Fort Rupert master carver Stanley Hunt stands with one of the totem poles he is working on in his back yard.

Fort Rupert master carver Stanley Hunt stands with one of the totem poles he is working on in his back yard.

Totem pole now bound for Buenos Aires

FORT RUPERT—A local carver has completed his most ambitious project, a 42-foot, 10-inch totem pole that was nearly a year in the making.

FORT RUPERT—A local carver has completed his most ambitious project, a 42-foot, 10-inch totem pole that was nearly a year in the making.

But the brightly decorated cedar log still has a long road to travel.

Stan Hunt and a crew of family members and other volunteer workers loaded the pole, estimated at between 7,000 and 8,000 pounds, onto a flatbed Saturday at his backyard “studio.”

It then began a meandering journey that will end with the pole being raised in Canada Square in Buenos Aires, Argentina, and dedicated in a ceremony on Canada Day.

“It could be a life-changing event, to tell you the truth,” said Hunt, whose largest previous totem was a 20-foot pole that stands at the nearby health clinic.

“It might be, could be. I kind of think it is, just by the way the computer is going crazy these days.”

With ravens and crows circling and calling overhead, Hunt and his crew used a truck-mounted crane to lift the brightly coloured pole onto a 32-foot flatbed trailer. He and his nephew, truck driver James Hunt, departed early Sunday morning on a trip that included stops in Campbell River, the Shady Rest in Qualicum, Nanaimo and finally Victoria before ferrying to the mainland.

Once there, he parked the truck for a short while in Vancouver before taking the pole on to Surrey to be loaded for its five-week freighter trip to the Southern Hemisphere.

The pole will replace a previous pole, carved by his grandfather Mungu and father, Raymond, which was erected in Buenos Aires in 1962.

When that pole was brought down for renovation a little more than a year ago, it was found to be too badly deteriorated to restore, to the great disappointment of Argentina’s aboriginal community.

Working through the Canadian embassy, officials sought out the Hunt family to learn whether any family members still carved. Eventually, Stan was hired to create a replacement pole which will continue the connection between his family and the Kwakiutl people with the South American country.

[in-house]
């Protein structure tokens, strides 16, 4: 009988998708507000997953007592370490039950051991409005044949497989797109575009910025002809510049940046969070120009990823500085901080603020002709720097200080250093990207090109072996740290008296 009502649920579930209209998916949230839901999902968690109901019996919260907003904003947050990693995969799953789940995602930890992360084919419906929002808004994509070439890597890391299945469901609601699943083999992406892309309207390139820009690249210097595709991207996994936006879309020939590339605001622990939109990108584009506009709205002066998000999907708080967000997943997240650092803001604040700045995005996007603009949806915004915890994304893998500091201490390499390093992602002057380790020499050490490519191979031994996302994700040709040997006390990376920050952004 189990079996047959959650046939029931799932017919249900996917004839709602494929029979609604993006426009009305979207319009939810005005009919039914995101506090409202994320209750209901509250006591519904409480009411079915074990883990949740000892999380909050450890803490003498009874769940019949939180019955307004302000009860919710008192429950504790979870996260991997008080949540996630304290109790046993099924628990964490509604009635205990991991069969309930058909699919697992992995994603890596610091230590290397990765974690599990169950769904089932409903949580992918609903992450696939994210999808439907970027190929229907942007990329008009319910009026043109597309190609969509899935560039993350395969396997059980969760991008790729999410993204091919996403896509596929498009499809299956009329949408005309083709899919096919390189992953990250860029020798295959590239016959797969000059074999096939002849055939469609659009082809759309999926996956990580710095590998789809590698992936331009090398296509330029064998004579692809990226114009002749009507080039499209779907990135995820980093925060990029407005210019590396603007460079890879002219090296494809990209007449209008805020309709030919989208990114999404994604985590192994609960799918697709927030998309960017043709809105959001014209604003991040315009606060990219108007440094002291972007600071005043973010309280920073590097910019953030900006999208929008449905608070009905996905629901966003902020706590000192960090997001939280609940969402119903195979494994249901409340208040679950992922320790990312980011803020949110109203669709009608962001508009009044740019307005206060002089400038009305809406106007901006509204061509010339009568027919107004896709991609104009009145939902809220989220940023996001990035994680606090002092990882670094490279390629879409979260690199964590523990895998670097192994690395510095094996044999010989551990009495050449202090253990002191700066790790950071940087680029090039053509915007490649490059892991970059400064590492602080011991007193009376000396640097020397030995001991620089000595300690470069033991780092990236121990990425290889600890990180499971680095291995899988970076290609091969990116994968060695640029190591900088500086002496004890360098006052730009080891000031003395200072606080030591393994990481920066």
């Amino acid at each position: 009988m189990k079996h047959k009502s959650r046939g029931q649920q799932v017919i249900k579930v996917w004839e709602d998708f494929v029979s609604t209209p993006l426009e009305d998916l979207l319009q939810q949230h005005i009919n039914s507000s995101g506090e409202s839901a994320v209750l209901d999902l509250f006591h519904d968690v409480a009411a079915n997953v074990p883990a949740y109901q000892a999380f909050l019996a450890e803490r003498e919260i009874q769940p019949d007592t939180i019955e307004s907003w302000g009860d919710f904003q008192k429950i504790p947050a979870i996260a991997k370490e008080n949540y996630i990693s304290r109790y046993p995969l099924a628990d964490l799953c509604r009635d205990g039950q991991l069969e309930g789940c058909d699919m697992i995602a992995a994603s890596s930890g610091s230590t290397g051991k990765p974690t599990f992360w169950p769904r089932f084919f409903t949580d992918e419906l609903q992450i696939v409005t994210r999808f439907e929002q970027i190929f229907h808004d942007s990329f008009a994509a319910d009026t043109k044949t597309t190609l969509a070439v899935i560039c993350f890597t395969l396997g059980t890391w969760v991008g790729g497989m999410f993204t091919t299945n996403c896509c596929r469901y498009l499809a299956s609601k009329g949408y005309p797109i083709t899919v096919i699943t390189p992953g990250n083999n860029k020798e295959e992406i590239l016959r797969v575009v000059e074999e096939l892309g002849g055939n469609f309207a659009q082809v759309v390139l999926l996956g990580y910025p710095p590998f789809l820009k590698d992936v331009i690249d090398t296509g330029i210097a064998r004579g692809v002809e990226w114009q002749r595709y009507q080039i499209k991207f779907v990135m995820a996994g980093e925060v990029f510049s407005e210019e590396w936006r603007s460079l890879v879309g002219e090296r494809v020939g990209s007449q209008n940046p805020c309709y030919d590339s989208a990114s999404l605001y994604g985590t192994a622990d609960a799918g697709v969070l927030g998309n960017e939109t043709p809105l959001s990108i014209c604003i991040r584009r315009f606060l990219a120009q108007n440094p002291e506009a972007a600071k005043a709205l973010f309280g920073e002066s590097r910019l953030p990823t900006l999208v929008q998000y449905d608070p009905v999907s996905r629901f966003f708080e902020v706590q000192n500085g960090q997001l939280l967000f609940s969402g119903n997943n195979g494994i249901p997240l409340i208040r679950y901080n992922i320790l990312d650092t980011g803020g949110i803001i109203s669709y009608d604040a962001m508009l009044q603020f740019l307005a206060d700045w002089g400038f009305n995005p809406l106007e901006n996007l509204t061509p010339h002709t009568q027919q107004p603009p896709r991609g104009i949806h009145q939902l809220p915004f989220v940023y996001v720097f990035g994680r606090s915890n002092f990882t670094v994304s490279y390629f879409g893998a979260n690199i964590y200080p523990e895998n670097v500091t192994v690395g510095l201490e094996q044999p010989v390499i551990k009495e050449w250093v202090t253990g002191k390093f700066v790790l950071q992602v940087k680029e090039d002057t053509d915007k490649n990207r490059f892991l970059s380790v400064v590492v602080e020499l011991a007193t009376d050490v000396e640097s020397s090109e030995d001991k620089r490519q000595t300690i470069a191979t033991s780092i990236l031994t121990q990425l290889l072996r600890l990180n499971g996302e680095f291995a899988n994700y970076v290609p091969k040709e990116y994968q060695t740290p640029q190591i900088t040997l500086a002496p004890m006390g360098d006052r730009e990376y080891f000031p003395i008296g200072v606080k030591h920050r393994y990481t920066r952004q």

“I know it would mean a lot of other things to our Kwakiutl people, but for me, personally, this pole is about my own personal family,” said Hunt.

At its base is a double-headed Sisiutl representing Hunt’s grandmothers. Above is a grizzly holding a halibut to represent Hunt and his family. Atop the bear is the first of two chiefs, representing his grandfather Mungu, and Mungu holds a frog copper to acknowledged his adoption of Stan’s mother, a frog woman.

Next is a large killer whale, the family crest of Stan’s wife Lavina, who hails from Alert Bay. Then comes the raven, with a large pair of wings, denoting the Hunt family crest, and, finally, a second chief representing Stan’s father Raymond a noted carver and artist who worked for years with the Royal Museum in Victoria.

At the pole’s base, Hunt has carved his family name and attached a copper plate, his nod to the tradition of laying a piece of copper during pole-raising ceremonies to mark the status and power of the family raising the pole.

The totem pole was also a family project. Stan’s sons, Jason and Trevor, were involved from the beginning. And Stan Hunt said other family members dropped by to carve or paint a small piece in order to leave their mark. Lavina also assisted with part of the painting.

“We’ve had a really, really great crew to work with,” said Hunt. “Mervin Child has been a great, great influence, and through him I learned a new way of measuring.”

Hunt’s method involves deep carving of the features of the pole, so that it will hold up against damage from erosion, pests and moss.

“By doing the carving deeply you’ve actually left your signature on this pole for 60-80 years,” he said. “If you just paint the design on, in a few years you’d be doing something to repair it.”

The pole is dominated by black paint, which is offset by the traditional Kwakwaka’wakw colours of red, yellow and green.

The pole was left uncovered on the flatbed, and Hunt looked forward to sharing it with the public on Sunday’s stop-and-go journey down the Island. As the crew secured it with straps, he smiled and gave a shake of his head.

“Wow, it’s on its way,” Hunt said. “That’s a big relief; it’s been here for so long, it’s like, wow. It’s kind of sad, really.”

He will not mourn the loss of the pole for long. Another raw, 30-foot cedar awaits his tools, a consignment from a Kelowna inventor who wants a totem pole for a glass-walled room in his home.

Loading the Argentina-bound pole proved a challenge. It took more than an hour to settle properly onto a pair of concave bases on the trailer.

“This has been tricky, but it gets easier every time you do it,” said Hunt. “If you do this five times it’ll be simple.

So, does Hunt have five more such pole in him?

“Oh, yeah,” he said with a grin. “I’ll do as many as I can before they plant me.”

 

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